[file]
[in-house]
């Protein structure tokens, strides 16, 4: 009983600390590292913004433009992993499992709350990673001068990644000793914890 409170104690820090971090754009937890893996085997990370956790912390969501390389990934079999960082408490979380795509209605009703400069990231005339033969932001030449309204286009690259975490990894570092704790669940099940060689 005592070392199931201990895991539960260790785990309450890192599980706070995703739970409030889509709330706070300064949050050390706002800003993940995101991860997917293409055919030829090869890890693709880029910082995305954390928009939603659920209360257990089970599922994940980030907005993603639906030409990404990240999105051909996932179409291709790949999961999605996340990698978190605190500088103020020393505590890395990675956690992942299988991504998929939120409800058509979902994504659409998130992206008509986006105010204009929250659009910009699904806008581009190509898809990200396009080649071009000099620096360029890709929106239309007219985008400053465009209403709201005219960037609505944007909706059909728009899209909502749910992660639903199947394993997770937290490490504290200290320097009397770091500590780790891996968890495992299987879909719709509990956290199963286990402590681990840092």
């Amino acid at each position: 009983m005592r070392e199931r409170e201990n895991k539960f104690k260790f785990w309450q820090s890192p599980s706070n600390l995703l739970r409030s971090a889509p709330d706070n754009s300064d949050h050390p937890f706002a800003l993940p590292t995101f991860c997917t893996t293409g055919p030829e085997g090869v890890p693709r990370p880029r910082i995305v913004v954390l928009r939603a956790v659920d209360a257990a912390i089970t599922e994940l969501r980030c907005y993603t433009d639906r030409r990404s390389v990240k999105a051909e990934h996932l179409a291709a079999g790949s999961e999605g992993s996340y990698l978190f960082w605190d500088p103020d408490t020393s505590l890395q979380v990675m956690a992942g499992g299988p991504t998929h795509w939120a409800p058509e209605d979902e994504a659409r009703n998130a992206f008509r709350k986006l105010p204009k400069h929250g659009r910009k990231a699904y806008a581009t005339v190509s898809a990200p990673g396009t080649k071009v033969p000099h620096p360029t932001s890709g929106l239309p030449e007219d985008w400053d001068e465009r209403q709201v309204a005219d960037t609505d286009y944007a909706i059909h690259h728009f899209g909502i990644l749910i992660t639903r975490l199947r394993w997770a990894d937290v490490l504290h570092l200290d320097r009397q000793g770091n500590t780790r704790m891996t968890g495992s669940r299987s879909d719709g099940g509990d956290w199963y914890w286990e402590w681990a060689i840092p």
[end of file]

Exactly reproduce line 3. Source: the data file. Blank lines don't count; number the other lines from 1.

């Amino acid at each position: 009983m005592r070392e199931r409170e201990n895991k539960f104690k260790f785990w309450q820090s890192p599980s706070n600390l995703l739970r409030s971090a889509p709330d706070n754009s300064d949050h050390p937890f706002a800003l993940p590292t995101f991860c997917t893996t293409g055919p030829e085997g090869v890890p693709r990370p880029r910082i995305v913004v954390l928009r939603a956790v659920d209360a257990a912390i089970t599922e994940l969501r980030c907005y993603t433009d639906r030409r990404s390389v990240k999105a051909e990934h996932l179409a291709a079999g790949s999961e999605g992993s996340y990698l978190f960082w605190d500088p103020d408490t020393s505590l890395q979380v990675m956690a992942g499992g299988p991504t998929h795509w939120a409800p058509e209605d979902e994504a659409r009703n998130a992206f008509r709350k986006l105010p204009k400069h929250g659009r910009k990231a699904y806008a581009t005339v190509s898809a990200p990673g396009t080649k071009v033969p000099h620096p360029t932001s890709g929106l239309p030449e007219d985008w400053d001068e465009r209403q709201v309204a005219d960037t609505d286009y944007a909706i059909h690259h728009f899209g909502i990644l749910i992660t639903r975490l199947r394993w997770a990894d937290v490490l504290h570092l200290d320097r009397q000793g770091n500590t780790r704790m891996t968890g495992s669940r299987s879909d719709g099940g509990d956290w199963y914890w286990e402590w681990a060689i840092p």